San Francisco Museum of Modern Art
Paul Klee's 'Mazzaro'.
Paul Klee's Colorful Trail in Italy
|By Roderick Conway Morris|
ROME 1 January 2013
Four avant-garde painters - Chagall, Klee, Kokoschka and Picasso - were given prominence in 1948 in the first Venice Biennale following the Second World War and were described in the event's catalog as artists 'who had defended, in dark moments, cultural freedom in western Europe.'
The Venice Biennale continued to play a role in posthumously bringing Klee's work to international public attention in two subsequent editions. In 1950, 17 of his pieces from the 1910-14 period were exhibited in a show at the German Pavilion of the Blaue Reiter group of Munich, and in 1954, 53 of his works from 1915 to 1940 (the year of his death) were exhibited in a solo retrospective.
Klee visited Italy six times but, whereas his trips to Tunisia and Egypt are regularly cited as important events in his development as an artist, his excursions to the Italian peninsula and Sicily have received little attention. This theme is now examined in 'Paul Klee and Italy,' an exhibition of 45 of the artist's works at the National Gallery of Modern Art in Rome, researched and curated by Tulliola Sparagni and Mariastella Margozzi.
Klee was born near Bern, Switzerland, to a German music-teacher father and a Swiss singer mother in 1879. His first instincts were to follow his parents into a musical career but on leaving school in 1898 he decided to train as a draftsman and artist in Munich.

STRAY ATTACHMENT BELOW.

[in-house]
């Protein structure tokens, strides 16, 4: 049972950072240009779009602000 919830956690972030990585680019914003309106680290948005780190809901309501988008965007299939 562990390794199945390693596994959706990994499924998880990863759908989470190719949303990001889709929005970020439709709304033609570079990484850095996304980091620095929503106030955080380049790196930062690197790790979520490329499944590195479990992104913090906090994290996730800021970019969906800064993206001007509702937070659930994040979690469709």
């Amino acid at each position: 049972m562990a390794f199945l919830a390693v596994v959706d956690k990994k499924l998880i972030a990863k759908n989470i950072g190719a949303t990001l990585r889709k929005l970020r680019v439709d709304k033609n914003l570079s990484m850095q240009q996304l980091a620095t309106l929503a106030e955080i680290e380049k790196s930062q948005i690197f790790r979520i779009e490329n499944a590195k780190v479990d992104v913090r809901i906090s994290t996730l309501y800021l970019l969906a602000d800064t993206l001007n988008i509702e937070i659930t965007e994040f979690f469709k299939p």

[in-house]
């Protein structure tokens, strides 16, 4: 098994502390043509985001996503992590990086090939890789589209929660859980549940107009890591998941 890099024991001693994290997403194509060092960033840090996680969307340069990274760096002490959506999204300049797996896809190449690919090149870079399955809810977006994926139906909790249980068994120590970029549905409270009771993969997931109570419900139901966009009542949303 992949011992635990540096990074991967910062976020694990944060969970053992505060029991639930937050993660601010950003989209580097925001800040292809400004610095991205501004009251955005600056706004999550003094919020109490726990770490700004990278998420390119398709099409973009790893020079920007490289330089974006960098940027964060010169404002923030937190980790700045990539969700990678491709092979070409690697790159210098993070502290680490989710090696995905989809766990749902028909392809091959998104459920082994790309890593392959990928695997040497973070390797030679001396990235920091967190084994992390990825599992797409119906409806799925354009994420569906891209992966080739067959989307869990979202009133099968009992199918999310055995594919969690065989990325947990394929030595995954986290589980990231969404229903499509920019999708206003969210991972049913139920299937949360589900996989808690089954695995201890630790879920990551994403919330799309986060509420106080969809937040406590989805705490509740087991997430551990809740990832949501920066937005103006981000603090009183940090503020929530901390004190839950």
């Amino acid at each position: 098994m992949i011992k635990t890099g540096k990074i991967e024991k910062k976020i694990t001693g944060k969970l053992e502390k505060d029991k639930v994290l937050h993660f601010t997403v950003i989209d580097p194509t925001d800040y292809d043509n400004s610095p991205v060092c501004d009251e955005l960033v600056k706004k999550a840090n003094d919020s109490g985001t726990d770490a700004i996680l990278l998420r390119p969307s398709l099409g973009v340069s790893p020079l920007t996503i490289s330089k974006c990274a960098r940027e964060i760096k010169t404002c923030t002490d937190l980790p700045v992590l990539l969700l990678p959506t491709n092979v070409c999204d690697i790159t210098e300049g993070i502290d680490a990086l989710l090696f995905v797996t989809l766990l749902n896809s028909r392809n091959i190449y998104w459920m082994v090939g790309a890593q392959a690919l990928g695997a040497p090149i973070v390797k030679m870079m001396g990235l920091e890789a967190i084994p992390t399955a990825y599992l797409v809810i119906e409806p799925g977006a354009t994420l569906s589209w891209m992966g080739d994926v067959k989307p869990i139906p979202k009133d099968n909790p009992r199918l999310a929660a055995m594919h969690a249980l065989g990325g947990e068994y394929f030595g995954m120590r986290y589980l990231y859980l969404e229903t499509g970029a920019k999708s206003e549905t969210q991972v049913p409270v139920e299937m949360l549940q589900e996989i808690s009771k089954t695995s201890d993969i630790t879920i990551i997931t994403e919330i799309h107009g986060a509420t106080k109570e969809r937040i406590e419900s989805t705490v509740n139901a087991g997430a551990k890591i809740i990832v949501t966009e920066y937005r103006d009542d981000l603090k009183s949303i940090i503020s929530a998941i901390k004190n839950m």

In 1901 and 1902 he embarked on a grand tour of Italy, much of it spent in Rome, but he also visited Naples and Florence.
The introductory section of the exhibition displays four of Klee's mature works from the 1920s and '30s that were shown at the postwar Venice Biennales. The rest is mostly ordered chronologically.
The first of these rooms contain some of the fruits of the artist's first visit to Italy, in 1901-02. There are five examples of a series of etchings, which he called 'Inventions,' executed in 1903-05. They are derived from his studies of ancient Roman and Greek statuary, but given a comic-grotesque spin by deliberate elongations and distortions, in a style that he would later describe as 'gothic-classical.' These etchings were shown in his first public show in Munich in 1906. But he spent most of the first decade of the century based in Bern, making trips to Paris and Munich, and striving to find more personal modes of expression.
In 1911, he met August Macke and, soon after, Franz Marc and Wassily Kandinsky. Having been received into the Blaue Reiter group, he contributed works to a graphics exhibition they staged early in 1912. He continued to concentrate on graphic works until 1914, when he went on a two-week trip to Tunisia with Macke and Louis Moilliet. This, in his own estimation, was when he fully discovered color. And, as he famously noted in his journal: 'Color and I are one. I am a painter.'
Yet it was a characteristic of Klee's career that elements in his work often emerged after long periods of thought and experimentation. Indeed, as his letters to the pianist Lily Stumpf, whom he was to marry in 1906, reveal, he was already recording his reactions to color on his visits to Roman sites and in his observations on the painting of Italian artists, such as Botticelli and Andrea del Sarto, on his first trip to Italy. And looking back in 1919, he traced to his Italian experiences 'the beginning of a chromatic sense.'
This same slow gestation can be seen in the role of architecture in his works, a major facet of his mature paintings. And this, too, was partly stimulated by his encounters with Renaissance palazzi in Italy. As he wrote to his parents from Rome in 1901: 'We need to recognize architecture as an art. And what an art!'